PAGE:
I don’t mean to get post-Bieber power ballad emo on you, but the great danger of this great hurricane of a never-ending crisis is that our will to live is quietly diminished. Not in the sense of jumping screaming off the nearest bridge — but in the less noticeable yet perhaps more lethal sense of resigning ourselves to mediocrity, triviality, lives we don’t want because they don’t feel they count. Hence: the great obligation you and I have right here, right now, then, children of the hurricane, isn’t merely to give up on life — but precisely the opposite: to redouble our furious pursuit of lives well lived.

I believe that each and every one us is here for a reason. Go ahead: get it out of your system. Roll your eyes, purse your lips, LOL, luxuriously wallow in cynicism for a moment — and then consider what tends to happen to those that have no great, abiding reason to be here. They sink, ineluctably, into depression; life seems to pass them by; they feel powerless, hopeless, fatalistic, and finally, come to see themselves as refugees from life; not creators of lives.

You and I know: homo economicus is about as good a role model as the love child of Freddy Krueger and Alien. Each and every one of us needs more than mere stuff and trinkets if we are to fully pursue happiness. We know: we need friends, security, stability, status, respect if we are to have a fighting chance at glimmers of contentment, delight, joy. Yet there is a truer need still: a reason to live fully, wholly, searingly; a reason that elevates us, at our best, past the mundane, and into the noble, good, and true. And unless this need is answered, our lives will always feel somehow reduced, lessened, blunted, a masterpiece seen through a veil of gauze, achingly incomplete. Each and every one of us is here for a reason; and it is that reason that anchors our stretching branches firmly in the soil of life.

So here’s the deal, broski. You and I don’t need a reason merely for romantic reasons; to add a celestial veneer of bogus miracle to the dreary predictability of our lives. Each and every one needs a reason for the most pragmatic of reasons: to evoke the best, noblest, and truest in us; and so to persevere in the pursuit of lives well lived. The tiny miracle of life is us — and whom we can choose to become.

So here are my five tiny rules for creating your reason.

Total surrender. Everyday for the last year, Priya’s gone to the café and…checked her Facebook. The self-help books and the mystical gurus will tell you: just imagine hard enough, and the life you so fervently desire will — poof!! — manifest. Let’s be honest: it’s a pleasant fairy tale for the nail-bitingly insecure. The simple truth is: If you want to live a life worth living, you have to do a lot (lot) more than merely wish for it: you have to work for it. And not merely in the brain-dead sense of “80 hours a week, at a job you hate, with people you hate, for a boss you want to stab, doing work that makes you want to projectile vomit, to benefit sociopathic shareholders that would rather see you miserable, fat, broke, and dead than fulfilled.” I mean work for it in a more profund sense: you must work to create a reason that demands from you nothing less than the furious, uncompromising pursuit of a life well lived; and if, like Priya, your so-called reason’s leading you to spin your wheels and go nowhere fast…it’s probably not one powerful enough to surrender to.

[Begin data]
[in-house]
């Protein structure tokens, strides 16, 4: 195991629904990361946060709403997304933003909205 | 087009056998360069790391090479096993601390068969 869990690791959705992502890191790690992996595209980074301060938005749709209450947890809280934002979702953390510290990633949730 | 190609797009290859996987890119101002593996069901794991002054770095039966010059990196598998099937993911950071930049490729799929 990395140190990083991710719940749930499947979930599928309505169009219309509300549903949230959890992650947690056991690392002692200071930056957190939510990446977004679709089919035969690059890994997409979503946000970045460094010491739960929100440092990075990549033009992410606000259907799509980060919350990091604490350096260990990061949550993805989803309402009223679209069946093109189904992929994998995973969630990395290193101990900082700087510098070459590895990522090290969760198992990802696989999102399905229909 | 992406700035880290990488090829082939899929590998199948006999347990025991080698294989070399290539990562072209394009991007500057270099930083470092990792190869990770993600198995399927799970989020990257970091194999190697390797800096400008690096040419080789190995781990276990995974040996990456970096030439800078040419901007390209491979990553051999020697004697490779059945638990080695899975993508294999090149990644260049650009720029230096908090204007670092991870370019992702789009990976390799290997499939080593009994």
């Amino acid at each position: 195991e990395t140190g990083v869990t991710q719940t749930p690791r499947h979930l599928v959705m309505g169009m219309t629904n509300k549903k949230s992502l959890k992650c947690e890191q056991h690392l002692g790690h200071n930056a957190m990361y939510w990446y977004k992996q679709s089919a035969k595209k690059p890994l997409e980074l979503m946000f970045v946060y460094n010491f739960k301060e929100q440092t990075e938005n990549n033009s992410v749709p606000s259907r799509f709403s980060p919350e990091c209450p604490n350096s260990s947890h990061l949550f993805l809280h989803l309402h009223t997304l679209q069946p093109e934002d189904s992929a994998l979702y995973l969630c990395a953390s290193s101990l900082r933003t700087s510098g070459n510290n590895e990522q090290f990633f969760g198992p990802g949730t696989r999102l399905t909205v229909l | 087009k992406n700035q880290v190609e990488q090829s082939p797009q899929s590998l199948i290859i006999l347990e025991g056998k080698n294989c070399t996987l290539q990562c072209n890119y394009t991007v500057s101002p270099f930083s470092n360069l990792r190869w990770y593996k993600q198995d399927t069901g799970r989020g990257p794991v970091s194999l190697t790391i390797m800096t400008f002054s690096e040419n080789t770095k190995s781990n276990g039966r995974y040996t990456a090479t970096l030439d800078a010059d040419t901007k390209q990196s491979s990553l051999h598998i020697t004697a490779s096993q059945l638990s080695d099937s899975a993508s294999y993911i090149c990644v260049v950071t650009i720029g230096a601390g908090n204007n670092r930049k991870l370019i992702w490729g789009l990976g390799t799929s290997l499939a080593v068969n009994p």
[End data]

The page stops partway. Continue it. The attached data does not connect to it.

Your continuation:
Absolute clarity. A reason is not a purpose. Priya’s real mistake is that she’s confused a purpose — writing books — with a reason: why the books must (not should, but absolutely, totally, must, or else your whole life will feel empty, wasted, pointless, over) be written. Imagine you were a master stonemason. Your purpose might be to build a great cathedral. But your reason might be to approach the divine, to leave a legacy, or simply to do great work. A purpose, then, is a set of accomplishments — but a reason is the animating force behind them; it is the “why” that gives sense to the “what”; and without it, all our “whats” may end up being empty, barren, senseless in the terms of a life that feels well lived. Priya, like many people I know, is a stonemason with a blueprint — but no incendiary, unstoppable, inescapable reason to begin building.

Real life. So if, like Priya, you can’t quite seem to put your finger on your reason, how do you begin? Here’s the trick. The reason isn’t found, or discovered. It is created. It is the great act of a life; the culminating act that joins our choices and decisions into a trajectory that resonates. A purpose is what you make: a book, a company, a bonus. A reason is what you live: knowledge, art, enlightenment, and more. What do you want your life to be? What is it that you want to live? When it comes not just to stuff, but to life, what is that you want to enact? You can’t answer this question like Priya’s been trying to: “books”. You must answer it in a more fundamental sense — “knowledge,” “art,” “education,” “enlightenment.” All these are better answers, in Priya’s case. They’re tiny steps beyond purpose, and towards the beginnings of a reason.

Radical simplicity. You can’t create your reason if your life is, pardon my French, full of bullshit. The answers above share one thing in common: they’re radically simple. Worthy, enduring, fulfilling reasons always are — because the timeless truths of life, which reasons exist to illuminate, are deceptively simple. So, forgive me, beancounters, but (as Priya still thinks) a reason is not a corporate mission statement (“To leverage my educational assets and optimize my career path!!”): it is the very opposite: a radically simple statement of why your life matters enough to you to fully, dangerously live it…past the edge.